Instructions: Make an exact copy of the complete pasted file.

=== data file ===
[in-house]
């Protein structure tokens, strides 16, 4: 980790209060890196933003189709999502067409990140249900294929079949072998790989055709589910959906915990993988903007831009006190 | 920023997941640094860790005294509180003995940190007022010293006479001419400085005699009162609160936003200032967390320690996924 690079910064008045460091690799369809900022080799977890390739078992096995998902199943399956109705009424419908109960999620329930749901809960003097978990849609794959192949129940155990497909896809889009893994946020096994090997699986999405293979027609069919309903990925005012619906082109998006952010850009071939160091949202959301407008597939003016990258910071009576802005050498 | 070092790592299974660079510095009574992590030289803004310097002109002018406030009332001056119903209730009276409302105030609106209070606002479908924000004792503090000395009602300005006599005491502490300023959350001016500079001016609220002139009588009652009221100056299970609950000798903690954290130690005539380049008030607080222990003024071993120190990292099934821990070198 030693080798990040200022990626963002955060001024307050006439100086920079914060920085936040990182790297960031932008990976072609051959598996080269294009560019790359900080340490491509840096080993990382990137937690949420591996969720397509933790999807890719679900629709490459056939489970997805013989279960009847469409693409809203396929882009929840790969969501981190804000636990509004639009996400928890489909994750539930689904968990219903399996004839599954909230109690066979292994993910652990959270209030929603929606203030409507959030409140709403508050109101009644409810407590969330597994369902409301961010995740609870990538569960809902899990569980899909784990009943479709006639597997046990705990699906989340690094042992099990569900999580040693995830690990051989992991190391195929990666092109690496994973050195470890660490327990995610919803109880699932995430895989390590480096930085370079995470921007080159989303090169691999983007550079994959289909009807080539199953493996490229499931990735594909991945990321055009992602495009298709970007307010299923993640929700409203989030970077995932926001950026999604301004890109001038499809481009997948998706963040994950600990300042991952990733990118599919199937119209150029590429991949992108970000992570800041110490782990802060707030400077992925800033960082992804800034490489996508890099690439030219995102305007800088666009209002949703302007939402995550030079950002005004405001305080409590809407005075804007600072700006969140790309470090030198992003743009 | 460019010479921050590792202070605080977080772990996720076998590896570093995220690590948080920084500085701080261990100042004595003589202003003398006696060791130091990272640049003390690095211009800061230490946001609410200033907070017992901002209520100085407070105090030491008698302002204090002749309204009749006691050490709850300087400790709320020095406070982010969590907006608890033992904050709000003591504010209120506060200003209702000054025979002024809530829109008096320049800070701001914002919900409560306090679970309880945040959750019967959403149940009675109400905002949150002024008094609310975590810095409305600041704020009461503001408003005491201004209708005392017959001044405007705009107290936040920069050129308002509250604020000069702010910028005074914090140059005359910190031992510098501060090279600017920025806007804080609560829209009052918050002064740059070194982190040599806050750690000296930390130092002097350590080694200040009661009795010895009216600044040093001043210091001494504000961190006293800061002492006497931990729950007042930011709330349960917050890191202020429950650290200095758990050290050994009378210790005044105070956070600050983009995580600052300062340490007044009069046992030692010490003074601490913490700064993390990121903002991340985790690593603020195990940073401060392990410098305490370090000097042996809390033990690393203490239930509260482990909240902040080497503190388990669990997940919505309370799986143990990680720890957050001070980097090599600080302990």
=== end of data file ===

[in-house]
């Protein structure tokens, strides 16, 4: 980790209060890196933003189709999502067409990140249900294929079949072998790989055709589910959906915990993988903007831009006190 | 920023997941640094860790005294509180003995940190007022010293006479001419400085005699009162609160936003200032967390320690996924 690079910064008045460091690799369809900022080799977890390739078992096995998902199943399956109705009424419908109960999620329930749901809960003097978990849609794959192949129940155990497909896809889009893994946020096994090997699986999405293979027609069919309903990925005012619906082109998006952010850009071939160091949202959301407008597939003016990258910071009576802005050498 | 070092790592299974660079510095009574992590030289803004310097002109002018406030009332001056119903209730009276409302105030609106209070606002479908924000004792503090000395009602300005006599005491502490300023959350001016500079001016609220002139009588009652009221100056299970609950000798903690954290130690005539380049008030607080222990003024071993120190990292099934821990070198 030693080798990040200022990626963002955060001024307050006439100086920079914060920085936040990182790297960031932008990976072609051959598996080269294009560019790359900080340490491509840096080993990382990137937690949420591996969720397509933790999807890719679900629709490459056939489970997805013989279960009847469409693409809203396929882009929840790969969501981190804000636990509004639009996400928890489909994750539930689904968990219903399996004839599954909230109690066979292994993910652990959270209030929603929606203030409507959030409140709403508050109101009644409810407590969330597994369902409301961010995740609870990538569960809902899990569980899909784990009943479709006639597997046990705990699906989340690094042992099990569900999580040693995830690990051989992991190391195929990666092109690496994973050195470890660490327990995610919803109880699932995430895989390590480096930085370079995470921007080159989303090169691999983007550079994959289909009807080539199953493996490229499931990735594909991945990321055009992602495009298709970007307010299923993640929700409203989030970077995932926001950026999604301004890109001038499809481009997948998706963040994950600990300042991952990733990118599919199937119209150029590429991949992108970000992570800041110490782990802060707030400077992925800033960082992804800034490489996508890099690439030219995102305007800088666009209002949703302007939402995550030079950002005004405001305080409590809407005075804007600072700006969140790309470090030198992003743009 | 460019010479921050590792202070605080977080772990996720076998590896570093995220690590948080920084500085701080261990100042004595003589202003003398006696060791130091990272640049003390690095211009800061230490946001609410200033907070017992901002209520100085407070105090030491008698302002204090002749309204009749006691050490709850300087400790709320020095406070982010969590907006608890033992904050709000003591504010209120506060200003209702000054025979002024809530829109008096320049800070701001914002919900409560306090679970309880945040959750019967959403149940009675109400905002949150002024008094609310975590810095409305600041704020009461503001408003005491201004209708005392017959001044405007705009107290936040920069050129308002509250604020000069702010910028005074914090140059005359910190031992510098501060090279600017920025806007804080609560829209009052918050002064740059070194982190040599806050750690000296930390130092002097350590080694200040009661009795010895009216600044040093001043210091001494504000961190006293800061002492006497931990729950007042930011709330349960917050890191202020429950650290200095758990050290050994009378210790005044105070956070600050983009995580600052300062340490007044009069046992030692010490003074601490913490700064993390990121903002991340985790690593603020195990940073401060392990410098305490370090000097042996809390033990690393203490239930509260482990909240902040080497503190388990669990997940919505309370799986143990990680720890957050001070980097090599600080302990």